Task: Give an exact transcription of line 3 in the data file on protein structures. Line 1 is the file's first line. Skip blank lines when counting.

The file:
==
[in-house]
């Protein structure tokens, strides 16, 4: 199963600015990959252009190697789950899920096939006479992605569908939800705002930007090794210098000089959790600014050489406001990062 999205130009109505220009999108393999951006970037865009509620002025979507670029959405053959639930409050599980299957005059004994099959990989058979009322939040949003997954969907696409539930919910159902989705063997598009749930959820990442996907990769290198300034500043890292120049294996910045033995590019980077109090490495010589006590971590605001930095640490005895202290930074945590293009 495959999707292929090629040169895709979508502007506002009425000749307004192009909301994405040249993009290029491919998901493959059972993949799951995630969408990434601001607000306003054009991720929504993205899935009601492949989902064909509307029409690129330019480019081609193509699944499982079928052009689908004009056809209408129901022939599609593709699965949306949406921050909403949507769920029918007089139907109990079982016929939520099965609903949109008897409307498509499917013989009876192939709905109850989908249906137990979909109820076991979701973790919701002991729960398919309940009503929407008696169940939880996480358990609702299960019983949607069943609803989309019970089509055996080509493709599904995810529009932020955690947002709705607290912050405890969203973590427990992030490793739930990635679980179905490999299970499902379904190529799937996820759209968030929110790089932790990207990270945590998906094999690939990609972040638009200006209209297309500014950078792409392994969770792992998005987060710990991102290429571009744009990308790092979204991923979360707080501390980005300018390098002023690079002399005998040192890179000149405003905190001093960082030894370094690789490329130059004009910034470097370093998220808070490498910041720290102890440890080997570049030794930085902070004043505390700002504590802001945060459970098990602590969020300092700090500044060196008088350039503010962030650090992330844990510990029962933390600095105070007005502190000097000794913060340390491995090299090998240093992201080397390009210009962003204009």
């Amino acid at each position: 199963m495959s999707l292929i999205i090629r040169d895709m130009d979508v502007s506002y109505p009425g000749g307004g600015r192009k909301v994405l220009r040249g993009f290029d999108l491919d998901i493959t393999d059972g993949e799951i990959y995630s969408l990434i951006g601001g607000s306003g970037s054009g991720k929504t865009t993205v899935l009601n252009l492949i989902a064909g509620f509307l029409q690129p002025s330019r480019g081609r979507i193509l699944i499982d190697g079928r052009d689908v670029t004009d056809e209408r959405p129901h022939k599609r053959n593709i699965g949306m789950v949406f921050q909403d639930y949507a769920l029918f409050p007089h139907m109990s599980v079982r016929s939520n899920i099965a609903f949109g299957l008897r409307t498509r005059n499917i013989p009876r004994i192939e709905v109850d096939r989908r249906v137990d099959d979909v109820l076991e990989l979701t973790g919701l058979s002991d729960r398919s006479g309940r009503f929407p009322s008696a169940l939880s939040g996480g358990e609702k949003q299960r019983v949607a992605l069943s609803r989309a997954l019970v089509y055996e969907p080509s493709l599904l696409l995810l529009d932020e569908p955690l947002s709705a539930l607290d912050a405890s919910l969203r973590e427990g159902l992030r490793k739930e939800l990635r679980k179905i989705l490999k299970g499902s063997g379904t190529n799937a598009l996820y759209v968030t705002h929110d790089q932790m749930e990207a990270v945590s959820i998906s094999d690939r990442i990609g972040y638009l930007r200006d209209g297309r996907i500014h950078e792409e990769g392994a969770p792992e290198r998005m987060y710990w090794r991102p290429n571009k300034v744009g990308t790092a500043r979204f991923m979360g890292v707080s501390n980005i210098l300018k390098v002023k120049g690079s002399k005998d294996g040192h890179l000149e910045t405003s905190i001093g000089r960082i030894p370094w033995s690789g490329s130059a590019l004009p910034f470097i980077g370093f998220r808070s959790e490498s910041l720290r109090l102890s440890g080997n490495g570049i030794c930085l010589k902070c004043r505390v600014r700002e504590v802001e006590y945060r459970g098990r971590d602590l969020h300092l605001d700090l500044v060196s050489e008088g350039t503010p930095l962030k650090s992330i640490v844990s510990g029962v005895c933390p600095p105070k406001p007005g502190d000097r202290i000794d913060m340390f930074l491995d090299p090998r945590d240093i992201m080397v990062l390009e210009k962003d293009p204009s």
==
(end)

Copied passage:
């Amino acid at each position: 199963m495959s999707l292929i999205i090629r040169d895709m130009d979508v502007s506002y109505p009425g000749g307004g600015r192009k909301v994405l220009r040249g993009f290029d999108l491919d998901i493959t393999d059972g993949e799951i990959y995630s969408l990434i951006g601001g607000s306003g970037s054009g991720k929504t865009t993205v899935l009601n252009l492949i989902a064909g509620f509307l029409q690129p002025s330019r480019g081609r979507i193509l699944i499982d190697g079928r052009d689908v670029t004009d056809e209408r959405p129901h022939k599609r053959n593709i699965g949306m789950v949406f921050q909403d639930y949507a769920l029918f409050p007089h139907m109990s599980v079982r016929s939520n899920i099965a609903f949109g299957l008897r409307t498509r005059n499917i013989p009876r004994i192939e709905v109850d096939r989908r249906v137990d099959d979909v109820l076991e990989l979701t973790g919701l058979s002991d729960r398919s006479g309940r009503f929407p009322s008696a169940l939880s939040g996480g358990e609702k949003q299960r019983v949607a992605l069943s609803r989309a997954l019970v089509y055996e969907p080509s493709l599904l696409l995810l529009d932020e569908p955690l947002s709705a539930l607290d912050a405890s919910l969203r973590e427990g159902l992030r490793k739930e939800l990635r679980k179905i989705l490999k299970g499902s063997g379904t190529n799937a598009l996820y759209v968030t705002h929110d790089q932790m749930e990207a990270v945590s959820i998906s094999d690939r990442i990609g972040y638009l930007r200006d209209g297309r996907i500014h950078e792409e990769g392994a969770p792992e290198r998005m987060y710990w090794r991102p290429n571009k300034v744009g990308t790092a500043r979204f991923m979360g890292v707080s501390n980005i210098l300018k390098v002023k120049g690079s002399k005998d294996g040192h890179l000149e910045t405003s905190i001093g000089r960082i030894p370094w033995s690789g490329s130059a590019l004009p910034f470097i980077g370093f998220r808070s959790e490498s910041l720290r109090l102890s440890g080997n490495g570049i030794c930085l010589k902070c004043r505390v600014r700002e504590v802001e006590y945060r459970g098990r971590d602590l969020h300092l605001d700090l500044v060196s050489e008088g350039t503010p930095l962030k650090s992330i640490v844990s510990g029962v005895c933390p600095p105070k406001p007005g502190d000097r202290i000794d913060m340390f930074l491995d090299p090998r945590d240093i992201m080397v990062l390009e210009k962003d293009p204009s």